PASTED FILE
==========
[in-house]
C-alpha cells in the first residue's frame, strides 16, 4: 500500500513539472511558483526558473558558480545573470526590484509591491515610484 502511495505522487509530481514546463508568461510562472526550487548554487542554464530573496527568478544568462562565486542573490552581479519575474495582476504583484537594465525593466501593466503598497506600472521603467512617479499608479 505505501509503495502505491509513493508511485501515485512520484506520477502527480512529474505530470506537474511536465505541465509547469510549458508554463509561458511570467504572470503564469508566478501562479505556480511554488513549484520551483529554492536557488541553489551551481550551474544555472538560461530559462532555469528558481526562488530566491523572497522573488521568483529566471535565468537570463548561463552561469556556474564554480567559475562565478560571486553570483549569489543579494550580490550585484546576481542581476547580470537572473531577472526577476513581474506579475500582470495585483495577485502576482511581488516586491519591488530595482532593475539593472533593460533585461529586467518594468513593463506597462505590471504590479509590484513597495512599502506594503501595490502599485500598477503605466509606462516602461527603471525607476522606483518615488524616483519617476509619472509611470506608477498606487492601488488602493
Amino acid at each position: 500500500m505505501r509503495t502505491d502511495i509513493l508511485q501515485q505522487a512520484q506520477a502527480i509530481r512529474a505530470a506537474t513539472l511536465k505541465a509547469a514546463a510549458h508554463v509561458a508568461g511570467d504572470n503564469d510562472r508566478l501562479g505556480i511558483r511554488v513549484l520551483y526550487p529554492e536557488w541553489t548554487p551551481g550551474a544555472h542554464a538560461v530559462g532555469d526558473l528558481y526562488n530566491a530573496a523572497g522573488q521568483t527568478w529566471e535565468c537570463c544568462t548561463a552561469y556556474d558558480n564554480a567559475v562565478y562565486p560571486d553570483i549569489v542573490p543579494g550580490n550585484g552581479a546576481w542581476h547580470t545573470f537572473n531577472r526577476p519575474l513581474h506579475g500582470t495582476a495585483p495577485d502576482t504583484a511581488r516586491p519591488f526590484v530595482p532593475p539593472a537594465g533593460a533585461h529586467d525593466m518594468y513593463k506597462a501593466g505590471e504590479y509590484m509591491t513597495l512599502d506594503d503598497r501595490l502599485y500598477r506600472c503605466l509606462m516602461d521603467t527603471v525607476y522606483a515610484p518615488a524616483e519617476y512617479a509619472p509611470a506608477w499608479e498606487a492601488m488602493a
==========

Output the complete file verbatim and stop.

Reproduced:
[in-house]
C-alpha cells in the first residue's frame, strides 16, 4: 500500500513539472511558483526558473558558480545573470526590484509591491515610484 502511495505522487509530481514546463508568461510562472526550487548554487542554464530573496527568478544568462562565486542573490552581479519575474495582476504583484537594465525593466501593466503598497506600472521603467512617479499608479 505505501509503495502505491509513493508511485501515485512520484506520477502527480512529474505530470506537474511536465505541465509547469510549458508554463509561458511570467504572470503564469508566478501562479505556480511554488513549484520551483529554492536557488541553489551551481550551474544555472538560461530559462532555469528558481526562488530566491523572497522573488521568483529566471535565468537570463548561463552561469556556474564554480567559475562565478560571486553570483549569489543579494550580490550585484546576481542581476547580470537572473531577472526577476513581474506579475500582470495585483495577485502576482511581488516586491519591488530595482532593475539593472533593460533585461529586467518594468513593463506597462505590471504590479509590484513597495512599502506594503501595490502599485500598477503605466509606462516602461527603471525607476522606483518615488524616483519617476509619472509611470506608477498606487492601488488602493
Amino acid at each position: 500500500m505505501r509503495t502505491d502511495i509513493l508511485q501515485q505522487a512520484q506520477a502527480i509530481r512529474a505530470a506537474t513539472l511536465k505541465a509547469a514546463a510549458h508554463v509561458a508568461g511570467d504572470n503564469d510562472r508566478l501562479g505556480i511558483r511554488v513549484l520551483y526550487p529554492e536557488w541553489t548554487p551551481g550551474a544555472h542554464a538560461v530559462g532555469d526558473l528558481y526562488n530566491a530573496a523572497g522573488q521568483t527568478w529566471e535565468c537570463c544568462t548561463a552561469y556556474d558558480n564554480a567559475v562565478y562565486p560571486d553570483i549569489v542573490p543579494g550580490n550585484g552581479a546576481w542581476h547580470t545573470f537572473n531577472r526577476p519575474l513581474h506579475g500582470t495582476a495585483p495577485d502576482t504583484a511581488r516586491p519591488f526590484v530595482p532593475p539593472a537594465g533593460a533585461h529586467d525593466m518594468y513593463k506597462a501593466g505590471e504590479y509590484m509591491t513597495l512599502d506594503d503598497r501595490l502599485y500598477r506600472c503605466l509606462m516602461d521603467t527603471v525607476y522606483a515610484p518615488a524616483e519617476y512617479a509619472p509611470a506608477w499608479e498606487a492601488m488602493a